Unfortunately, while this job takes extensive knowledge of farming, i.e., soil and weather conditions, pest control, and much more, the average salary for the local farmers around the world doesn’t exactly make up for a living wage.
Additionally, there are roughly 11 million hectares of coffee farmland around the world—most of which is located in Asia, Africa, Central and South America, as well as Hawaii and soon, California. In order, the largest coffee-producing locations include Brazil and South East Asia.
In terms of the average yearly coffee salary, it really depends on how many bags of coffee you can produce per hectare and the market prices per pound. Realistically, you’re looking at anywhere between $247 to $2,227 US.
You may be wondering why ‘coffee grower’ is on our list of careers in coffee at all.
The reason for this is to give insight into who is actually laying the foundation for your potential future coffee job. This insight will also help determine how and where your potential coffee company sources its beans, especially since the future of coffee will be reliant on sustainability for both the planet and trade practices.
Average Salary: $58,018
A green buyer’s job involves making important decisions about which beans coffee roasters should purchase to roast, market, and sell. Essentially, the green buyer is expected to travel around the world to sample various coffees and create relationships with the farmers.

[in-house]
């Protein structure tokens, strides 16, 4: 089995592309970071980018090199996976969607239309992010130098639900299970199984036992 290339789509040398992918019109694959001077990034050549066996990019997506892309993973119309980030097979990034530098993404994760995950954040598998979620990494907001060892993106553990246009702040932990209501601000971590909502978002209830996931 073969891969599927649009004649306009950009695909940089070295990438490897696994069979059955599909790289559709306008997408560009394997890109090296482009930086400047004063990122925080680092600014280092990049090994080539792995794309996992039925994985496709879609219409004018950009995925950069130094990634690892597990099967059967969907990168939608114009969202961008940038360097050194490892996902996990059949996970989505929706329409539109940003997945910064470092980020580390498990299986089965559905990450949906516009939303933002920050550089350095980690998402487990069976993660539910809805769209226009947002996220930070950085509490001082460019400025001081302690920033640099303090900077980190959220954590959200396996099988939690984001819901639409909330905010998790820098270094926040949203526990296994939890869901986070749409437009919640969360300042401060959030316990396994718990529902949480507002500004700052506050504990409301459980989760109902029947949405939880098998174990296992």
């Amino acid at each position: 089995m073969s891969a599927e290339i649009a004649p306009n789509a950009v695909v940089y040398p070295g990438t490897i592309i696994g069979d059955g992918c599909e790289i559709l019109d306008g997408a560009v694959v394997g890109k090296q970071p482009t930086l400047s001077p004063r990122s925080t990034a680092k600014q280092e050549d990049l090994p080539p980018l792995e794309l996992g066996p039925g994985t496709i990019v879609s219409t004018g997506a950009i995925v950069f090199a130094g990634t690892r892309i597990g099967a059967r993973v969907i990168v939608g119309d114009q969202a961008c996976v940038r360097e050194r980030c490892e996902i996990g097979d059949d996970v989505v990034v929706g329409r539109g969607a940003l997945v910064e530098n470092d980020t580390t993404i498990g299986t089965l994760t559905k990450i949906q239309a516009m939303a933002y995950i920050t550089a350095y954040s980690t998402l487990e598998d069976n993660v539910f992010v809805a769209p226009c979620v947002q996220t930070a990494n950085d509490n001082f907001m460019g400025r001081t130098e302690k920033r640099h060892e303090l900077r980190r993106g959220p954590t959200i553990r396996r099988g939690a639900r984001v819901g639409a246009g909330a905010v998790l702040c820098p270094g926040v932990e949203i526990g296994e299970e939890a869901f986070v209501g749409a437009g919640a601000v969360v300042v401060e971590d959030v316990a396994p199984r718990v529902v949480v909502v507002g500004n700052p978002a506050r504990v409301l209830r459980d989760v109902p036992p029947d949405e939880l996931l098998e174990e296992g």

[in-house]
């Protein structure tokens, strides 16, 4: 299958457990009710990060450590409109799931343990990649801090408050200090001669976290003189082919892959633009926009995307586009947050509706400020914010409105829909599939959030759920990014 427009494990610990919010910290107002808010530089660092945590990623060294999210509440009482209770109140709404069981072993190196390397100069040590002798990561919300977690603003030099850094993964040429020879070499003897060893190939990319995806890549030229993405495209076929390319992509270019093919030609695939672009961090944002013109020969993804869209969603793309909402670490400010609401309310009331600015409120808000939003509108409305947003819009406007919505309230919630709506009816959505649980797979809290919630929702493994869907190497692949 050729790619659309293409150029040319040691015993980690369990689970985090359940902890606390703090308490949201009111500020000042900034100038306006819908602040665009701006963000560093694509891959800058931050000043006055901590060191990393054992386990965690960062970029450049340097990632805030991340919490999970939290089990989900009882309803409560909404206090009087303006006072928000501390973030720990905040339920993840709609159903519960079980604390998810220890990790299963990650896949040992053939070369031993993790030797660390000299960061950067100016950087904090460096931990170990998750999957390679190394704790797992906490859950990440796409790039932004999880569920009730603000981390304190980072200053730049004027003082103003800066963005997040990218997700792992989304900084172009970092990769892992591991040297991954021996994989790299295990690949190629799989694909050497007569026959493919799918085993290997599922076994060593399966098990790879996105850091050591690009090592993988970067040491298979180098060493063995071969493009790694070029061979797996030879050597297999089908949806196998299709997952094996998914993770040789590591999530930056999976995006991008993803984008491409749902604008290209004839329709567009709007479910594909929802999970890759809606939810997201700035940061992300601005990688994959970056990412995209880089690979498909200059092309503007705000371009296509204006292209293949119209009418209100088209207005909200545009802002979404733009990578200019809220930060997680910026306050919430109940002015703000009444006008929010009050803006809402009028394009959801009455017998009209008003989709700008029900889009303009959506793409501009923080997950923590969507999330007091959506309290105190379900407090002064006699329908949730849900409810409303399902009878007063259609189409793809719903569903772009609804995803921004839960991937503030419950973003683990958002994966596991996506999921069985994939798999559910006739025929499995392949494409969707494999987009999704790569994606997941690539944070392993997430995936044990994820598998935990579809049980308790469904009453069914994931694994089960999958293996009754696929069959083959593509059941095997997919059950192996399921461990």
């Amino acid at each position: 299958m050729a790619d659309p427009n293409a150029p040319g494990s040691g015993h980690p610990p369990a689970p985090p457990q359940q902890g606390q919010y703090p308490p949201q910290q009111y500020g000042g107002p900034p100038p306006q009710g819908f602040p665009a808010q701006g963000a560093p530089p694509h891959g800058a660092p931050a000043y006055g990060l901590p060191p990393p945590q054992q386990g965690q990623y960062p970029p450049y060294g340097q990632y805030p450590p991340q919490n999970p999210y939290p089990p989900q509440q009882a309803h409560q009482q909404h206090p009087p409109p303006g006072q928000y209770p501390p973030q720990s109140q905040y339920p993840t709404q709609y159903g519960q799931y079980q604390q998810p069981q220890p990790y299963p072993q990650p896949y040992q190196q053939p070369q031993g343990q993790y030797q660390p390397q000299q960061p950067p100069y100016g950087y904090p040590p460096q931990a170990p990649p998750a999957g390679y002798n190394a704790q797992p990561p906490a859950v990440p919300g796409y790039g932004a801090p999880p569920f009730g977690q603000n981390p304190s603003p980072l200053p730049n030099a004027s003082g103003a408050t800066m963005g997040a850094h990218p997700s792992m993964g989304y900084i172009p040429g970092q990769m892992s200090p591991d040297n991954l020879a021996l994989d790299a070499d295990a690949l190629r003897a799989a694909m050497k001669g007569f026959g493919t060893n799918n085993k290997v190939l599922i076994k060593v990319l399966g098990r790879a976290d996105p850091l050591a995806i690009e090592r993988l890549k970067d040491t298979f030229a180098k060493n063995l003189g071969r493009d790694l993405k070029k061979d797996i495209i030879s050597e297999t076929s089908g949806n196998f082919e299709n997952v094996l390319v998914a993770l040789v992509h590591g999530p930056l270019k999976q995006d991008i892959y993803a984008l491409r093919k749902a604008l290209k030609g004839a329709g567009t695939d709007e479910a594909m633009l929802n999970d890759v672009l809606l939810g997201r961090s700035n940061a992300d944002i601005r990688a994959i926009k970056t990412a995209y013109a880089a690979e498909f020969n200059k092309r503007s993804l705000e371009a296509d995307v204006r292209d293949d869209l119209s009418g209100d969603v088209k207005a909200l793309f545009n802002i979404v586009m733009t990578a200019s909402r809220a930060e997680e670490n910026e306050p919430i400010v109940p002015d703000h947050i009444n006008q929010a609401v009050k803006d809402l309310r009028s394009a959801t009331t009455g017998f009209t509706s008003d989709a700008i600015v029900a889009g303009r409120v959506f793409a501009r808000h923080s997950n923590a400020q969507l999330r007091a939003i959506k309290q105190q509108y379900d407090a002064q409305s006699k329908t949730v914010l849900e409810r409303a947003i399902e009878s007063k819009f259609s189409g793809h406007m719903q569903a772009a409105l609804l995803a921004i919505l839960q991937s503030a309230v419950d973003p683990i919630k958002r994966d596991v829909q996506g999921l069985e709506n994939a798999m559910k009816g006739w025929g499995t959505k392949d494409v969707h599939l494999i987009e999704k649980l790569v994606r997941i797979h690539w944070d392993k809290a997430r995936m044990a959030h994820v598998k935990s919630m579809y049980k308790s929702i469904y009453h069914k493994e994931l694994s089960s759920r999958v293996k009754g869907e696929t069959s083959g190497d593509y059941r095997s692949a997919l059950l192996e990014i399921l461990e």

While this job may sound like more of a vacation, we can assure you that a lot of hard work is involved. Deciding which coffees to bring back to your roasters isn’t based on taste alone. Buyers also must take into consideration things like pricing, contracts, inventory management, and working with coffee roasters to ensure that the finished product is always consistent.
Being a green coffee buyer also requires an in-depth knowledge of the coffee business, practices, trends, tasting, and administrative tasks such as processing protocols and the associated paperwork.
Lastly, to become a successful green buyer, you’ll need to start learning a few new languages since the job requires meeting with coffee farmers from all over the world.
Professional Coffee Roaster
Average Salary: $45,229
What is it exactly your local coffee roasters do?
They turn those ripe little green beans into magic. Or, in other words, they roast them to perfection.
Of course, roasting is a science—a form of alchemy, if you will. Therefore, it requires a thorough and intimate understanding of the chemistry behind coffee, as not all roasted beans will produce the same or even a worthwhile finished product.
You can expect to spend most days alone as a coffee roaster, usually during the wee hours of the morning, roasting different batches of beans. The job may also require that you are a certified mechanical technician or have an assistant since you’ll be working with a pretty heavy-duty piece of machinery.